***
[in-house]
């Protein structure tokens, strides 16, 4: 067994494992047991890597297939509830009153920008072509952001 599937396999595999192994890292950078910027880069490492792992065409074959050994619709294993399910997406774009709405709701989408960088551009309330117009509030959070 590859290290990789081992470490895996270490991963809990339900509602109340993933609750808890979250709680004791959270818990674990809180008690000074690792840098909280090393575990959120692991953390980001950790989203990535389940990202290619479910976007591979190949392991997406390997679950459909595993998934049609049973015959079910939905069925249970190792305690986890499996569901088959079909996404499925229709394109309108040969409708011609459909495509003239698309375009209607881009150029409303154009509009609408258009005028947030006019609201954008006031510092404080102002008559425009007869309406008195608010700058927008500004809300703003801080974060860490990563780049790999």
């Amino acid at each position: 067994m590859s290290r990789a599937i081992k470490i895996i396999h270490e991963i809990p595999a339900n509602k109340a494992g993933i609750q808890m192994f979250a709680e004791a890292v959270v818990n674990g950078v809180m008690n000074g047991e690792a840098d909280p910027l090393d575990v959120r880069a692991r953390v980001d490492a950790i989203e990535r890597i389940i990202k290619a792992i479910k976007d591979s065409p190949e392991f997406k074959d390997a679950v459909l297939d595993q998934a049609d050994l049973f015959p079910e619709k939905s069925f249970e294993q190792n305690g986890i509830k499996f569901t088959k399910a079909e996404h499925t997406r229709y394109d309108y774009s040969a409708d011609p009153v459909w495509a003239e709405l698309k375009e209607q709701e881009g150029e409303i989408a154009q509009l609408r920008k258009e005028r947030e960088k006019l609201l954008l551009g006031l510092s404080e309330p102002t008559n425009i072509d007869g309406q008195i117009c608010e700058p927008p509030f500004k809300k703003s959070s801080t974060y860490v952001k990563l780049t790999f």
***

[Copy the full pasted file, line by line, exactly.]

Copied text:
[in-house]
């Protein structure tokens, strides 16, 4: 067994494992047991890597297939509830009153920008072509952001 599937396999595999192994890292950078910027880069490492792992065409074959050994619709294993399910997406774009709405709701989408960088551009309330117009509030959070 590859290290990789081992470490895996270490991963809990339900509602109340993933609750808890979250709680004791959270818990674990809180008690000074690792840098909280090393575990959120692991953390980001950790989203990535389940990202290619479910976007591979190949392991997406390997679950459909595993998934049609049973015959079910939905069925249970190792305690986890499996569901088959079909996404499925229709394109309108040969409708011609459909495509003239698309375009209607881009150029409303154009509009609408258009005028947030006019609201954008006031510092404080102002008559425009007869309406008195608010700058927008500004809300703003801080974060860490990563780049790999």
């Amino acid at each position: 067994m590859s290290r990789a599937i081992k470490i895996i396999h270490e991963i809990p595999a339900n509602k109340a494992g993933i609750q808890m192994f979250a709680e004791a890292v959270v818990n674990g950078v809180m008690n000074g047991e690792a840098d909280p910027l090393d575990v959120r880069a692991r953390v980001d490492a950790i989203e990535r890597i389940i990202k290619a792992i479910k976007d591979s065409p190949e392991f997406k074959d390997a679950v459909l297939d595993q998934a049609d050994l049973f015959p079910e619709k939905s069925f249970e294993q190792n305690g986890i509830k499996f569901t088959k399910a079909e996404h499925t997406r229709y394109d309108y774009s040969a409708d011609p009153v459909w495509a003239e709405l698309k375009e209607q709701e881009g150029e409303i989408a154009q509009l609408r920008k258009e005028r947030e960088k006019l609201l954008l551009g006031l510092s404080e309330p102002t008559n425009i072509d007869g309406q008195i117009c608010e700058p927008p509030f500004k809300k703003s959070s801080t974060y860490v952001k990563l780049t790999f």